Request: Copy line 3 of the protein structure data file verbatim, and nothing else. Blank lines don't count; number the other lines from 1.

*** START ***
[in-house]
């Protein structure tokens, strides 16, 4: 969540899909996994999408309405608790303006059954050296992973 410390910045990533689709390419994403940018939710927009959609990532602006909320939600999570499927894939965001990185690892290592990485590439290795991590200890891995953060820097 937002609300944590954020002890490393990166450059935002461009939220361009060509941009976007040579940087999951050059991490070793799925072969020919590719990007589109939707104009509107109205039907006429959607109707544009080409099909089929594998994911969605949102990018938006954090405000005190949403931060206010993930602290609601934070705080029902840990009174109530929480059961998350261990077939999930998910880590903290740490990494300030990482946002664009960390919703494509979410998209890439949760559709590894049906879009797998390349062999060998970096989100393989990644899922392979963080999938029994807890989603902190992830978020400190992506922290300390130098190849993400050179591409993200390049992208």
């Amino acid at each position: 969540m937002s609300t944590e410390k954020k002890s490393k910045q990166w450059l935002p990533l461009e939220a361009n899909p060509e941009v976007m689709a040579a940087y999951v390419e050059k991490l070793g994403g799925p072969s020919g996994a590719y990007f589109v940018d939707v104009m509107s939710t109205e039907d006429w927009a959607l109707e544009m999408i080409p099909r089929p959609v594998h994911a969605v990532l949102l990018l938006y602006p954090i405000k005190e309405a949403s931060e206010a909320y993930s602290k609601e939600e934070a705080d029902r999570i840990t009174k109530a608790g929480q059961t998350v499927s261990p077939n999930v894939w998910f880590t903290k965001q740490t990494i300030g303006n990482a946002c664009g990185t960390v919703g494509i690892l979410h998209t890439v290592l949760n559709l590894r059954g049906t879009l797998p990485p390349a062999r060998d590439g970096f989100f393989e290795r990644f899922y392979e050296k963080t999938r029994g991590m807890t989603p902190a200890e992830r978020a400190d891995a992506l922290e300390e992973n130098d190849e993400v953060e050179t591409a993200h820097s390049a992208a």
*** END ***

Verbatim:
């Amino acid at each position: 969540m937002s609300t944590e410390k954020k002890s490393k910045q990166w450059l935002p990533l461009e939220a361009n899909p060509e941009v976007m689709a040579a940087y999951v390419e050059k991490l070793g994403g799925p072969s020919g996994a590719y990007f589109v940018d939707v104009m509107s939710t109205e039907d006429w927009a959607l109707e544009m999408i080409p099909r089929p959609v594998h994911a969605v990532l949102l990018l938006y602006p954090i405000k005190e309405a949403s931060e206010a909320y993930s602290k609601e939600e934070a705080d029902r999570i840990t009174k109530a608790g929480q059961t998350v499927s261990p077939n999930v894939w998910f880590t903290k965001q740490t990494i300030g303006n990482a946002c664009g990185t960390v919703g494509i690892l979410h998209t890439v290592l949760n559709l590894r059954g049906t879009l797998p990485p390349a062999r060998d590439g970096f989100f393989e290795r990644f899922y392979e050296k963080t999938r029994g991590m807890t989603p902190a200890e992830r978020a400190d891995a992506l922290e300390e992973n130098d190849e993400v953060e050179t591409a993200h820097s390049a992208a």